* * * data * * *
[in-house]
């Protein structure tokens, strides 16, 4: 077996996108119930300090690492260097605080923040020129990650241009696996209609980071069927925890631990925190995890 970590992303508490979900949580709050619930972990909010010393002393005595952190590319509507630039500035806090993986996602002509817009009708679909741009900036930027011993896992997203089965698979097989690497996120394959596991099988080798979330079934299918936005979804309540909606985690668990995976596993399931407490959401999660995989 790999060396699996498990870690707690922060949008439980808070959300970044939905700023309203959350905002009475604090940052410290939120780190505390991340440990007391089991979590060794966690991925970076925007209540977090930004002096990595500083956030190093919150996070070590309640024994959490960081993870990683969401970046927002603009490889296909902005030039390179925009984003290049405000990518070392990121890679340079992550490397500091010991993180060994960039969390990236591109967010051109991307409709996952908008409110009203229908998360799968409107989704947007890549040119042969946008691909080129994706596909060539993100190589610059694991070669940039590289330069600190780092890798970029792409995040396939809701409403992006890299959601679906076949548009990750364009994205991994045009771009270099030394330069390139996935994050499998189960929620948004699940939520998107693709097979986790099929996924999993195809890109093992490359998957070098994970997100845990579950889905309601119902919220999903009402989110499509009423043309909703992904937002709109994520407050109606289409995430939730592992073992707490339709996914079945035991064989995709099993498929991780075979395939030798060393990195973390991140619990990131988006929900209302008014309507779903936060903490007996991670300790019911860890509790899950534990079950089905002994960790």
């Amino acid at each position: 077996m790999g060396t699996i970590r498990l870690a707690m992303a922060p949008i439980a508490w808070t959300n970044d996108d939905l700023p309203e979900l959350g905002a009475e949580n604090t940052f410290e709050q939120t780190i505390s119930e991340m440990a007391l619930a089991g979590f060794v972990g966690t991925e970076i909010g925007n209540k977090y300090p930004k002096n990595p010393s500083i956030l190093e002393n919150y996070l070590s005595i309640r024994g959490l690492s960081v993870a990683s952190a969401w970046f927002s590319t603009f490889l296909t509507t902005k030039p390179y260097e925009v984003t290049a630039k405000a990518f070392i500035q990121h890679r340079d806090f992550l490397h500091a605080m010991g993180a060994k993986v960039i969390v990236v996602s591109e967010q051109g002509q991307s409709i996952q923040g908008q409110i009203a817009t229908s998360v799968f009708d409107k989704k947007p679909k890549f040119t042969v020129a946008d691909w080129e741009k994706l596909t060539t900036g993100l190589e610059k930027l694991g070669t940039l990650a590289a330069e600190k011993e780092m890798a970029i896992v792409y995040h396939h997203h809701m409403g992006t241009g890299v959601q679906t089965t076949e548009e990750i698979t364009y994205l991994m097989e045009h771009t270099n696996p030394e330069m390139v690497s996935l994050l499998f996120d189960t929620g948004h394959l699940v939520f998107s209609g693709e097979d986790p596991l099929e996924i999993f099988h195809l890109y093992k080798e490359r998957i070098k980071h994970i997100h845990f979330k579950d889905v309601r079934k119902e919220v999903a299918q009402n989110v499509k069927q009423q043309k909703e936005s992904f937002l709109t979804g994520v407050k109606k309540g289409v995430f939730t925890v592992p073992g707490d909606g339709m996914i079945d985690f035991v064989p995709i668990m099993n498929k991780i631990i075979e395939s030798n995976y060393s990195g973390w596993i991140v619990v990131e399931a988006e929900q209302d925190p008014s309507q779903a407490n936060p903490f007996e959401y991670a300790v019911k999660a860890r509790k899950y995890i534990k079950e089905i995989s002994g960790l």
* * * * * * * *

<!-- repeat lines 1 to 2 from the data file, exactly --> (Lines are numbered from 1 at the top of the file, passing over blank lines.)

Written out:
[in-house]
């Protein structure tokens, strides 16, 4: 077996996108119930300090690492260097605080923040020129990650241009696996209609980071069927925890631990925190995890 970590992303508490979900949580709050619930972990909010010393002393005595952190590319509507630039500035806090993986996602002509817009009708679909741009900036930027011993896992997203089965698979097989690497996120394959596991099988080798979330079934299918936005979804309540909606985690668990995976596993399931407490959401999660995989 790999060396699996498990870690707690922060949008439980808070959300970044939905700023309203959350905002009475604090940052410290939120780190505390991340440990007391089991979590060794966690991925970076925007209540977090930004002096990595500083956030190093919150996070070590309640024994959490960081993870990683969401970046927002603009490889296909902005030039390179925009984003290049405000990518070392990121890679340079992550490397500091010991993180060994960039969390990236591109967010051109991307409709996952908008409110009203229908998360799968409107989704947007890549040119042969946008691909080129994706596909060539993100190589610059694991070669940039590289330069600190780092890798970029792409995040396939809701409403992006890299959601679906076949548009990750364009994205991994045009771009270099030394330069390139996935994050499998189960929620948004699940939520998107693709097979986790099929996924999993195809890109093992490359998957070098994970997100845990579950889905309601119902919220999903009402989110499509009423043309909703992904937002709109994520407050109606289409995430939730592992073992707490339709996914079945035991064989995709099993498929991780075979395939030798060393990195973390991140619990990131988006929900209302008014309507779903936060903490007996991670300790019911860890509790899950534990079950089905002994960790």